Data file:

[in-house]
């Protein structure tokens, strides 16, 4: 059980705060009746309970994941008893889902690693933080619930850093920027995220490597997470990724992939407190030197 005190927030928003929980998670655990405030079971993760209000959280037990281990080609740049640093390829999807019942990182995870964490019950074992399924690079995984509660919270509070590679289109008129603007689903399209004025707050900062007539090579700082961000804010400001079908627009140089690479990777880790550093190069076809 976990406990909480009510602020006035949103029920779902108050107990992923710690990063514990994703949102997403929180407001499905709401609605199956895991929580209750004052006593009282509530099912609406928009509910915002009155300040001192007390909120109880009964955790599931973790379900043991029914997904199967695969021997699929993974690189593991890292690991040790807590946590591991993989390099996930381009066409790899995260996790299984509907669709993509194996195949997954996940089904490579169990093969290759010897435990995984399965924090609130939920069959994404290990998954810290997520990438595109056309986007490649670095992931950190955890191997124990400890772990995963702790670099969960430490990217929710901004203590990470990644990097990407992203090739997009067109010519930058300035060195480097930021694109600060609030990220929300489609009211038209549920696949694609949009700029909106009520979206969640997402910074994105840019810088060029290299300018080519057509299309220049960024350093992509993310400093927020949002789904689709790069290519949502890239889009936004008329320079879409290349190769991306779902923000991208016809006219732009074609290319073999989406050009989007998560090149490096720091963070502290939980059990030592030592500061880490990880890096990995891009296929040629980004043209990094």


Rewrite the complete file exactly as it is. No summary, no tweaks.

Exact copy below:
[in-house]
């Protein structure tokens, strides 16, 4: 059980705060009746309970994941008893889902690693933080619930850093920027995220490597997470990724992939407190030197 005190927030928003929980998670655990405030079971993760209000959280037990281990080609740049640093390829999807019942990182995870964490019950074992399924690079995984509660919270509070590679289109008129603007689903399209004025707050900062007539090579700082961000804010400001079908627009140089690479990777880790550093190069076809 976990406990909480009510602020006035949103029920779902108050107990992923710690990063514990994703949102997403929180407001499905709401609605199956895991929580209750004052006593009282509530099912609406928009509910915002009155300040001192007390909120109880009964955790599931973790379900043991029914997904199967695969021997699929993974690189593991890292690991040790807590946590591991993989390099996930381009066409790899995260996790299984509907669709993509194996195949997954996940089904490579169990093969290759010897435990995984399965924090609130939920069959994404290990998954810290997520990438595109056309986007490649670095992931950190955890191997124990400890772990995963702790670099969960430490990217929710901004203590990470990644990097990407992203090739997009067109010519930058300035060195480097930021694109600060609030990220929300489609009211038209549920696949694609949009700029909106009520979206969640997402910074994105840019810088060029290299300018080519057509299309220049960024350093992509993310400093927020949002789904689709790069290519949502890239889009936004008329320079879409290349190769991306779902923000991208016809006219732009074609290319073999989406050009989007998560090149490096720091963070502290939980059990030592030592500061880490990880890096990995891009296929040629980004043209990094």